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What Is Invoice Factoring & Should You Use It?

Invoice factoring is a time-tested way to raise cash quickly with little risk. Its origins date back to the 13th and 14th centuries when Jewish merchants began lending money to vendors based on their sales of grain. Today, it’s a multi-billion dollar industry that allows small businesses to leverage their accounts receivable to improve cash flow.

How does invoice factoring work?

Invoice factoring is a financial transaction in which a business sells its accounts receivable to a third party (the factor) in exchange for cash. The receivables are a business asset associated with the debtor’s responsibility to repay the amount due, and act as a form of collateral. When the invoices are paid, the factoring company returns the payment to the business, minus its fee.

Most factoring transactions occur in two installments. After the seller transfers the debt, the factor advances the company a percentage of the total amount due, usually about 70 to 90 percent. Then, when the debtor pays the invoice in full, the factoring company returns the remainder of the money, keeping only the amount of its fee.

What type of business can benefit from invoice factoring?

Invoice factoring is especially useful for B2B sales in which negotiated repayment terms are unfavorable to the seller. It can also be useful in instances where large accounts have defaulted on repayment terms but are expected to pay the amount due.

Say, for example, your business manufactures tractor parts, and your largest customer is responsible for 85 percent of your sales. Because the customer has a great deal of leverage, it negotiates repayment terms of 120 days. This negatively impacts your cash flow, but you’re not in a position to demand a better deal. So you sell the invoices to a factoring partner, who pays you 80 percent of the amount due up front. This solves your liquidity issue and keeps your customer happy at the same time.

Most businesses who use invoice factoring do so on an ongoing basis. This maintains cash flow and also allows the business to negotiate the best fees. Many factoring companies prefer a turnover rate of at least eight times per year and will give favorable rates to companies that meet this goal. 

How much are the fees?

Factoring fees vary significantly depending on your industry and the amount of the factoring company’s perceived risk. According to Interstate Capital, there are three main fee structures: flat fee, tiered fees, and administrative fee with interest.

Flat fee

In a flat fee transaction, the factoring company charges a fixed percentage of the total amount of the invoice regardless of how long it takes the customer to pay. So a flat fee of 2 percent on a $1,000 invoice would cost the customer $20, whether the invoice is paid in <30, 30-60, or 60-90 days.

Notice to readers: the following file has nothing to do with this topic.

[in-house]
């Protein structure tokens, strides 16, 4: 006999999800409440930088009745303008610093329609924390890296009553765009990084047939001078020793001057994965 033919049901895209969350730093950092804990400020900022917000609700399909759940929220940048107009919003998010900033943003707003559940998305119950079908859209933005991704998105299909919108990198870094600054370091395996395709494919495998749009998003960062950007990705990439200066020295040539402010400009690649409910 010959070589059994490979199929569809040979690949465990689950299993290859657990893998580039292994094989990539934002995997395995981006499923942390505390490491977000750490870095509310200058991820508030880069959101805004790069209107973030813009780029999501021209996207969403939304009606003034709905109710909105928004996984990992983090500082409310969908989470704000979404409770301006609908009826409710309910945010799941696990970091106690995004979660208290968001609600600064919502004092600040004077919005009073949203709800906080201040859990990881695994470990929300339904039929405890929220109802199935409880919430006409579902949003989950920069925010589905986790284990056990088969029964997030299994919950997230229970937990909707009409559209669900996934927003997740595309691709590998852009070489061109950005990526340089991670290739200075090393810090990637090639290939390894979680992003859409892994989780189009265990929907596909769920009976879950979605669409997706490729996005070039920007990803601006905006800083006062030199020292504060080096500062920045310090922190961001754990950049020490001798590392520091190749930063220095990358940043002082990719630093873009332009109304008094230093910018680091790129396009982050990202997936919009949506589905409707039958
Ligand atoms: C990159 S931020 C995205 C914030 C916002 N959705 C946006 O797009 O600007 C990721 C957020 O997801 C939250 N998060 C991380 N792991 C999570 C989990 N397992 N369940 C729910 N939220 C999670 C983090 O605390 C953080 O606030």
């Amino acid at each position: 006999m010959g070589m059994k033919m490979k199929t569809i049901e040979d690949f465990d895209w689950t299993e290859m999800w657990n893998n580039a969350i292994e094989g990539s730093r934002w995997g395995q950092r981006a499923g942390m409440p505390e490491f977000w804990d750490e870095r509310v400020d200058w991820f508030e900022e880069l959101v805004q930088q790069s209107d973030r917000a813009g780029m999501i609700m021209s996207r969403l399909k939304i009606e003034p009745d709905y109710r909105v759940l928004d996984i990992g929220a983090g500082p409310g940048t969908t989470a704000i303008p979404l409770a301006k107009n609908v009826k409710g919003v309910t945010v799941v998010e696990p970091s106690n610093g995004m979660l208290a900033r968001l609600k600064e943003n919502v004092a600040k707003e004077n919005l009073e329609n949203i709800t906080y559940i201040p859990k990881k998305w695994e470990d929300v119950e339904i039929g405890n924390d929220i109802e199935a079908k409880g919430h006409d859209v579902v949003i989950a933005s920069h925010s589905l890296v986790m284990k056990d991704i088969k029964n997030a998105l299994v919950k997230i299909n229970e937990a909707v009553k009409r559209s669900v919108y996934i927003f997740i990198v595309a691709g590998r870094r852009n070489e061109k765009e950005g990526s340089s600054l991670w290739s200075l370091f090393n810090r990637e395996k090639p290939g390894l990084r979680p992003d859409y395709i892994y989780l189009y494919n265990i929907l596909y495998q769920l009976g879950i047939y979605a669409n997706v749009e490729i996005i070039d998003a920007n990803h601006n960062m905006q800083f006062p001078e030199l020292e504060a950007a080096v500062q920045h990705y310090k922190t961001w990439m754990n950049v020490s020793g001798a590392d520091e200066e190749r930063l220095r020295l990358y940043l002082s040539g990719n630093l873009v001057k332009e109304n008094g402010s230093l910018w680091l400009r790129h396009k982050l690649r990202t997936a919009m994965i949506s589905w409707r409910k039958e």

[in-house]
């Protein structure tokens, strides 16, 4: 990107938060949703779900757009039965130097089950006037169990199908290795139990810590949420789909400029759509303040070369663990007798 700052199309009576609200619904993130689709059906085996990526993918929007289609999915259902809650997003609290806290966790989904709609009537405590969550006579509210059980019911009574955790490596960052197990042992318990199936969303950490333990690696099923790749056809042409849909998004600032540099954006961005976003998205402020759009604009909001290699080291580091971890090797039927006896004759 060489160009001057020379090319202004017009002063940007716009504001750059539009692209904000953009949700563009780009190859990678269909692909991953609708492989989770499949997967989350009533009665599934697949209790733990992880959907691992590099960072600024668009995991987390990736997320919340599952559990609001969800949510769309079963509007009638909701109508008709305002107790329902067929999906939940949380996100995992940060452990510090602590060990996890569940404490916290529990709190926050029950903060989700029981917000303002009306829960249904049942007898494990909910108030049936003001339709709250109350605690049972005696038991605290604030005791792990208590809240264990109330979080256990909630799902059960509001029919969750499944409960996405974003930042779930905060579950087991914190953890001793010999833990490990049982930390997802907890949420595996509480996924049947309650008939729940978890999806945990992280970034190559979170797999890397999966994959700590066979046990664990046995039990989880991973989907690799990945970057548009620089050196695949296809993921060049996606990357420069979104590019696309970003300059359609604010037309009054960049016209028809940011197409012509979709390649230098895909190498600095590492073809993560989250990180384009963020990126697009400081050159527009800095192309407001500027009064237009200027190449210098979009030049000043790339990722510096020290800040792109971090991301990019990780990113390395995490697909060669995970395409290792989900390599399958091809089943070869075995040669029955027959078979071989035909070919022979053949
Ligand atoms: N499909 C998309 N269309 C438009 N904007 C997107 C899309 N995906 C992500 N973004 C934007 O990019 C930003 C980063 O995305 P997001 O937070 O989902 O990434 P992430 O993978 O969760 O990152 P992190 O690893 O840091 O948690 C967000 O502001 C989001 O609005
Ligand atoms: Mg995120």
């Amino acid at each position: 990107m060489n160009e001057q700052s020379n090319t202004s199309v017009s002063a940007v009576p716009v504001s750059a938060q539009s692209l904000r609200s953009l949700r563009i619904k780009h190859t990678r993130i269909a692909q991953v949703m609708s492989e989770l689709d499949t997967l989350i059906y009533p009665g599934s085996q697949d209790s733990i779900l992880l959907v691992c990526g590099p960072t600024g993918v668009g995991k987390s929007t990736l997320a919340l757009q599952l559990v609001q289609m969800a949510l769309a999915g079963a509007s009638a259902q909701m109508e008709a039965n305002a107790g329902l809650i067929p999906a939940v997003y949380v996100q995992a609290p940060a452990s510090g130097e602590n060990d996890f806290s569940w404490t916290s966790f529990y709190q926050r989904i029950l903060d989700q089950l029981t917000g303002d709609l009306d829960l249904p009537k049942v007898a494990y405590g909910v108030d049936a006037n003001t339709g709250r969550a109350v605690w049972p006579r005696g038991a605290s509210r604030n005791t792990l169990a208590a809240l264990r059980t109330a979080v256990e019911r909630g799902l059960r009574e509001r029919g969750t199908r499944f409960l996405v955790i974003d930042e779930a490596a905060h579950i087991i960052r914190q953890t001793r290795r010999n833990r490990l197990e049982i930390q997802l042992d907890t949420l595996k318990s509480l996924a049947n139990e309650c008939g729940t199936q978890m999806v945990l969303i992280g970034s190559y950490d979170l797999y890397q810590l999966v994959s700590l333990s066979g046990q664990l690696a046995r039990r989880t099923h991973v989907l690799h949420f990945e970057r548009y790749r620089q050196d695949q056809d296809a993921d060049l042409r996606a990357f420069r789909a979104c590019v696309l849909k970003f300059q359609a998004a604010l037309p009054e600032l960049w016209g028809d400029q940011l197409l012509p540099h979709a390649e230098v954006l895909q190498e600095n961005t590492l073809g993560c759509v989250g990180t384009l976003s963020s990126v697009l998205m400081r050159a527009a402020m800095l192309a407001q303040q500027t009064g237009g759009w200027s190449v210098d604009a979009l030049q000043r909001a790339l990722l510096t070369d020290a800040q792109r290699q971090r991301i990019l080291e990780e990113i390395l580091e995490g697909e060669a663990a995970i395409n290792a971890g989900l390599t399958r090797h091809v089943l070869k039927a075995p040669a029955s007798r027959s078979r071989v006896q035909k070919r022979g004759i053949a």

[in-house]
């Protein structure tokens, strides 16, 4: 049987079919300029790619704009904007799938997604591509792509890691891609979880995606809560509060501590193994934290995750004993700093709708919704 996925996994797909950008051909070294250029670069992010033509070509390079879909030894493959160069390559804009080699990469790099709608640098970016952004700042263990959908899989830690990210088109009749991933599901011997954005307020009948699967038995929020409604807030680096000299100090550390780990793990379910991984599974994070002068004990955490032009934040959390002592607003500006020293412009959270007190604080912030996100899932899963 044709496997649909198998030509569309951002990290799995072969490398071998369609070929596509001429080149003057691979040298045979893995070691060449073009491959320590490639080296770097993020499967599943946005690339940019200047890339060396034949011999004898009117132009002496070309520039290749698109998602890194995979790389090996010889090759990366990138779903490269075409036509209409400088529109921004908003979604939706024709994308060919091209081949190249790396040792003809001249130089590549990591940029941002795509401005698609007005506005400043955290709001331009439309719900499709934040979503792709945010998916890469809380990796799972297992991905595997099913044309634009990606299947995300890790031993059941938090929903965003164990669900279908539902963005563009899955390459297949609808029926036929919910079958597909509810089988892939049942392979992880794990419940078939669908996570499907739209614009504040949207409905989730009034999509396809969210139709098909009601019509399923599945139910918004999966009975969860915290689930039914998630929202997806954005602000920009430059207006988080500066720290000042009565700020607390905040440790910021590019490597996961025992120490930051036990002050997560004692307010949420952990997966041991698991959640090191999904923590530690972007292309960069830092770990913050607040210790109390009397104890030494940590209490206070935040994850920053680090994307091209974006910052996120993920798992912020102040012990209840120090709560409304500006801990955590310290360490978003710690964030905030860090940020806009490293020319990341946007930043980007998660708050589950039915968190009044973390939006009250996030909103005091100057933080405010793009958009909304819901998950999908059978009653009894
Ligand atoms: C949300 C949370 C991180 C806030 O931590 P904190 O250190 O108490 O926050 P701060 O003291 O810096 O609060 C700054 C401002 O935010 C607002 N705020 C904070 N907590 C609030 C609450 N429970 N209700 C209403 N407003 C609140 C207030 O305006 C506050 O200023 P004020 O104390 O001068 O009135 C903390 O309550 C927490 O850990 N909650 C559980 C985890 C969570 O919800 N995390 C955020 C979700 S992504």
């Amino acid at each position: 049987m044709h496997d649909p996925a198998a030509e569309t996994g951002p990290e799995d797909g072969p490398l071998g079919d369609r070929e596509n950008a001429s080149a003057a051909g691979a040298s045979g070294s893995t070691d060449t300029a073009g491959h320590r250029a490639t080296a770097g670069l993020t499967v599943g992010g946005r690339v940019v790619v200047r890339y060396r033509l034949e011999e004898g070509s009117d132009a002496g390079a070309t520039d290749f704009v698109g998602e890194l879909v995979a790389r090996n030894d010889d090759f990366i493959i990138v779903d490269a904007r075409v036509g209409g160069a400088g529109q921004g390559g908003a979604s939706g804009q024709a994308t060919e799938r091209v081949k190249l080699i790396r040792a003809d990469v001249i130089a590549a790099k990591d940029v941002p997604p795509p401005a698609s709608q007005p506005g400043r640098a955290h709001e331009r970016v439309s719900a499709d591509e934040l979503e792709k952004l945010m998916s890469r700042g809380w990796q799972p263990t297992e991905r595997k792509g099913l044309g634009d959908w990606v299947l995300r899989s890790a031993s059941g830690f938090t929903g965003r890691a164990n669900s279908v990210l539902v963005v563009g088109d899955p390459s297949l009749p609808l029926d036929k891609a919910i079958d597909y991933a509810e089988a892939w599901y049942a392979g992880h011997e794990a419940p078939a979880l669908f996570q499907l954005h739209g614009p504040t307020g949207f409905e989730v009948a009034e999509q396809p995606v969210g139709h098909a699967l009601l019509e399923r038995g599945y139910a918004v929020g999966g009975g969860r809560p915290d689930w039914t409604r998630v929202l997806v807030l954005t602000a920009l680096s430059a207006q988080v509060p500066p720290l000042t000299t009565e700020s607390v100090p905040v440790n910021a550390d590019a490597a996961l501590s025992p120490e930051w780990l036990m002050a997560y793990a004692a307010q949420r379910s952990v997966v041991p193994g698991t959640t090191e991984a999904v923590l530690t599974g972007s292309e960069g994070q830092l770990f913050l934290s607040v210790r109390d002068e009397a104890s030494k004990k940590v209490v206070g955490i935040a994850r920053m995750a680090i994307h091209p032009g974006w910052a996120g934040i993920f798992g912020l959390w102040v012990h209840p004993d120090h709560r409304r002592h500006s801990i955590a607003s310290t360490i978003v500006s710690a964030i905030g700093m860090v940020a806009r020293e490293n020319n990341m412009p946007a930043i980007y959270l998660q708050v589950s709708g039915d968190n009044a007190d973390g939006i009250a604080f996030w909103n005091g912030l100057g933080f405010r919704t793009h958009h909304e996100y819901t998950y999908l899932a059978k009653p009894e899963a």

Tiered fees  

A tiered fee structure ties the amount of the fee to the time it takes the customer to pay. A typical tiered fee might look like this:

    • 2 percent of the invoice amount for invoices outstanding between 11-20 days
    • 3 percent of the invoice amount for invoices outstanding between 21-30 days
    • 4 percent of the invoice amount for invoices outstanding between 31-40 days
    • And so on

In this case, a $1,000 invoice paid in 39 days would generate a fee of $40.

Administrative fee plus interest

This fee structure usually involves a low fixed fee (the administrative fee) plus interest (usually a fixed interest rate plus the prime rate.) It’s the most complex fee structure, and it’s  the most difficult to calculate in terms of dollars and cents. A typical example is shown below.

  • Invoice amount: $1,000
  • Administrative fee: 1 percent ($10)
  • Amount of advance: $800 (paid in 29 days)
  • Fixed interest rate: 3.5 percent per year
  • Prime rate: 4 percent per year
  • Interest rate: 7.5 percent per year

In this instance, the total amount of the fee would be $14.76: the $10 administrative fee plus the annualized interest of $60 divided by 365 days, or $16.4 cents per day for a total of $4.76.

Getting the best rate can be tricky. Before moving forward with invoice factoring, get proposals from a few companies and calculate the total cost to you.

Learn More

At the Carmoon Group, our No. 1 goal is helping your business grow. Whether you’re facing liquidity issues or need to better manage your risk, we’re here to help. Give us a call today to set up an appointment to come in and chat. Or reach out using our online form and we’ll get back to you right away.

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Floyd Arthur

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